Firstly, a caveat (form 08X) is a warning that informs the public that someone has a priority interest in a property, and the party that lodges the caveat is the caveator. Secondly, an individual must have a ‘caveatable interest’ to lodge a caveat.
So, under what circumstances can Legal Aid NSW be a caveator?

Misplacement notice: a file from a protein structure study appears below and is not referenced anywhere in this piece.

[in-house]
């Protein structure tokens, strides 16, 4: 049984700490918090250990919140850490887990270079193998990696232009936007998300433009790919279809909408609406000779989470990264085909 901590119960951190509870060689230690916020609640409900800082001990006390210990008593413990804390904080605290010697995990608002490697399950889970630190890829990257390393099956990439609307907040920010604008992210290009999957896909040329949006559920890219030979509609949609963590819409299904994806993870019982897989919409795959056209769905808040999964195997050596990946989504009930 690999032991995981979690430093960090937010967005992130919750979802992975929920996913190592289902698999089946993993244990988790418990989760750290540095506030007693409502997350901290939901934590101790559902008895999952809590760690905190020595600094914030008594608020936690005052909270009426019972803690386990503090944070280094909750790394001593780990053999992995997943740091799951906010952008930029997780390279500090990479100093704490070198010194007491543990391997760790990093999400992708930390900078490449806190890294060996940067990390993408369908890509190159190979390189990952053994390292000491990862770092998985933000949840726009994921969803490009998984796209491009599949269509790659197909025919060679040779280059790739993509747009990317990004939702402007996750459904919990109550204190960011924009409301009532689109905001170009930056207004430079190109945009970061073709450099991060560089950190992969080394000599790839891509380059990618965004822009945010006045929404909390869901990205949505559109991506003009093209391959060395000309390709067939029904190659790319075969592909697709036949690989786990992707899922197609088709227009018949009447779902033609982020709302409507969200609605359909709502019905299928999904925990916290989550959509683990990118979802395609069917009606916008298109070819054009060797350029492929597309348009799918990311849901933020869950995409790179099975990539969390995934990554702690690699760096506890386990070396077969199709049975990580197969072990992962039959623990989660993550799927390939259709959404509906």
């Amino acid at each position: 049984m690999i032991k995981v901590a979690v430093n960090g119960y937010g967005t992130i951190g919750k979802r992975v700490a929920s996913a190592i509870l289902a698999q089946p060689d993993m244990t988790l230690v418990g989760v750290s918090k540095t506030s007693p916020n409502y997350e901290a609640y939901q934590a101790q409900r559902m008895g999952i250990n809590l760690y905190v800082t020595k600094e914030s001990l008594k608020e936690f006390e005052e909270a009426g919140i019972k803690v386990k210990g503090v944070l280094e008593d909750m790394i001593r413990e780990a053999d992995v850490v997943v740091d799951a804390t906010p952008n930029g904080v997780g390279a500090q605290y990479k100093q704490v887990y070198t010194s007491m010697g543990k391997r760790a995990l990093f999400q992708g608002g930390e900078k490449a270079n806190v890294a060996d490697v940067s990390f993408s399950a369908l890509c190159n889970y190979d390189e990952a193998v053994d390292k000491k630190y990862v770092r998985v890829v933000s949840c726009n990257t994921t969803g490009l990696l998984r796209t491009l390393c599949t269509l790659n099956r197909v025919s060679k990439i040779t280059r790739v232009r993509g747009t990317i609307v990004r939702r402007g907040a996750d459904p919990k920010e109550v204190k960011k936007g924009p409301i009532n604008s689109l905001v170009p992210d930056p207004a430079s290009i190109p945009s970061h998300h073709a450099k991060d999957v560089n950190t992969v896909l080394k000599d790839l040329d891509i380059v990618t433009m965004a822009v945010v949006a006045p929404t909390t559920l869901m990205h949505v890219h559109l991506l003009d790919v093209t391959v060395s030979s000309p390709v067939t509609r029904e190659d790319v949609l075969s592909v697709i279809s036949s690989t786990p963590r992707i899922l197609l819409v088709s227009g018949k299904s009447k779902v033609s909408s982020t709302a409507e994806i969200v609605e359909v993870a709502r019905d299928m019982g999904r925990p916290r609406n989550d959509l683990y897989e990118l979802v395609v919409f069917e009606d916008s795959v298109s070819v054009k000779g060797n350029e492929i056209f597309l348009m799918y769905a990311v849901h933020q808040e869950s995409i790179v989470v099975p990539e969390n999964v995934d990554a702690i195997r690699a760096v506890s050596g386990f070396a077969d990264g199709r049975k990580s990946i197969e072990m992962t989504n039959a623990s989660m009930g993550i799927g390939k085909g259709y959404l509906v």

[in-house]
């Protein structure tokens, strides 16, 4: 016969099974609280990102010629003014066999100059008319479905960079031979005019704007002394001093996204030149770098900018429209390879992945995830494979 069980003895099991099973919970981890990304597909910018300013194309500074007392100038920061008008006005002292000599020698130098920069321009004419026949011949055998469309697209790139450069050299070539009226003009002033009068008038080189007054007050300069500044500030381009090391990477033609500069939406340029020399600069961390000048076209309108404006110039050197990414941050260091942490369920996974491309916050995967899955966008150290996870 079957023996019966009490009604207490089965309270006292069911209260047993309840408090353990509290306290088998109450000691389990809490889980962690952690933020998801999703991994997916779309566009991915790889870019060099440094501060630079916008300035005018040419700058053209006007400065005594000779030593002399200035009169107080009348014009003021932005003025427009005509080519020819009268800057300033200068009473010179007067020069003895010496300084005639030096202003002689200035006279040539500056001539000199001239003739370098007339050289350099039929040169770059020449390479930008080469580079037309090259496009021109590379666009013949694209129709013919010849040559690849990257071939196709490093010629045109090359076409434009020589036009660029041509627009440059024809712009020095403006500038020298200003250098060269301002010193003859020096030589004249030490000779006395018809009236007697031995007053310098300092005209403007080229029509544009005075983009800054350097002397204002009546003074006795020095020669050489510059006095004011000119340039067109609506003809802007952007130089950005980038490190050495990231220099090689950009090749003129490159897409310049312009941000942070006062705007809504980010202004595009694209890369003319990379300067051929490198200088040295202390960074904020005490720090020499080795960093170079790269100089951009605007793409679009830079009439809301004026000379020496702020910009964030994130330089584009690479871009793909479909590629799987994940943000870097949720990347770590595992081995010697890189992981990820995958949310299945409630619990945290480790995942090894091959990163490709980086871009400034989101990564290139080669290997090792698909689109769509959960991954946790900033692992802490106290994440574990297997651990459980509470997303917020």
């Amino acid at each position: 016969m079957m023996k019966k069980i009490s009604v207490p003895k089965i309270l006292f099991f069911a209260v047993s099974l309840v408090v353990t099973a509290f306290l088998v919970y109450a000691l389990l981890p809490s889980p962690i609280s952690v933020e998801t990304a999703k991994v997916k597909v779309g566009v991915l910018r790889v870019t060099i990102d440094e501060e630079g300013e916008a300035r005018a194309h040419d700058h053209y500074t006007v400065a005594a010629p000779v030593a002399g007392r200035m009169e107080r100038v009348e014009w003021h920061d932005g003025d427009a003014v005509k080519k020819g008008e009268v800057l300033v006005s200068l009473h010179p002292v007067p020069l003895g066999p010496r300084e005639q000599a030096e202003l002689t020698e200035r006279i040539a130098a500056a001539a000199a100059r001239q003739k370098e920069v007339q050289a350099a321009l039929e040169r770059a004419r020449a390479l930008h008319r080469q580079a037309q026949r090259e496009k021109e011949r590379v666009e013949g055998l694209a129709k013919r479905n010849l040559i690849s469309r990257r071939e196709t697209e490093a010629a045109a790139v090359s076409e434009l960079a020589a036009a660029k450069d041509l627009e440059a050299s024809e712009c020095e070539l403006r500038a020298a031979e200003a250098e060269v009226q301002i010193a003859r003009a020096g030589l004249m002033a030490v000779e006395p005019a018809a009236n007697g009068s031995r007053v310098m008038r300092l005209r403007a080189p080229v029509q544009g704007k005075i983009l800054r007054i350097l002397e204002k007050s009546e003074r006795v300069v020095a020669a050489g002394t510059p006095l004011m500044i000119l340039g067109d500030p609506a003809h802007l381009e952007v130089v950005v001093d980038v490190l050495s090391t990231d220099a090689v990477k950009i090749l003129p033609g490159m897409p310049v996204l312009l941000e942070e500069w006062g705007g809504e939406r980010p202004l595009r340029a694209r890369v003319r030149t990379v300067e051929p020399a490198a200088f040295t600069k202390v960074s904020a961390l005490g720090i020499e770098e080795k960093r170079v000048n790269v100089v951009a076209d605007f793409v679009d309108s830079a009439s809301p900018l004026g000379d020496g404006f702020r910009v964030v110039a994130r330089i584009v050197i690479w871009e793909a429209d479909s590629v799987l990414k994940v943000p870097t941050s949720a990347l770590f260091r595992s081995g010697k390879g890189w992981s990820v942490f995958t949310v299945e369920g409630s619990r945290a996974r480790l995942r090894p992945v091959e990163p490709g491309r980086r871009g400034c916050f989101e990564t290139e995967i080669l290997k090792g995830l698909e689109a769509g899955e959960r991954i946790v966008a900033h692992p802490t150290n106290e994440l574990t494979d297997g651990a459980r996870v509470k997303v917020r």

Pursuant to Section 34B of the Legal Aid Commission Act 1979, when a legally aided person owns real property, such as a house, Legal Aid NSW can request an equitable charge over the property in order to provide security for the cost (when estimated to be over $2000) of the legal service, unless it is an exempted matter. This charge gives Legal Aid a ‘caveatable interest’ under the Real Property Act 1900 (NSW) allowing them to lodge a caveat. When Legal Aid NSW does this, it ensures that no dealing with a property will be registered without them being notified first.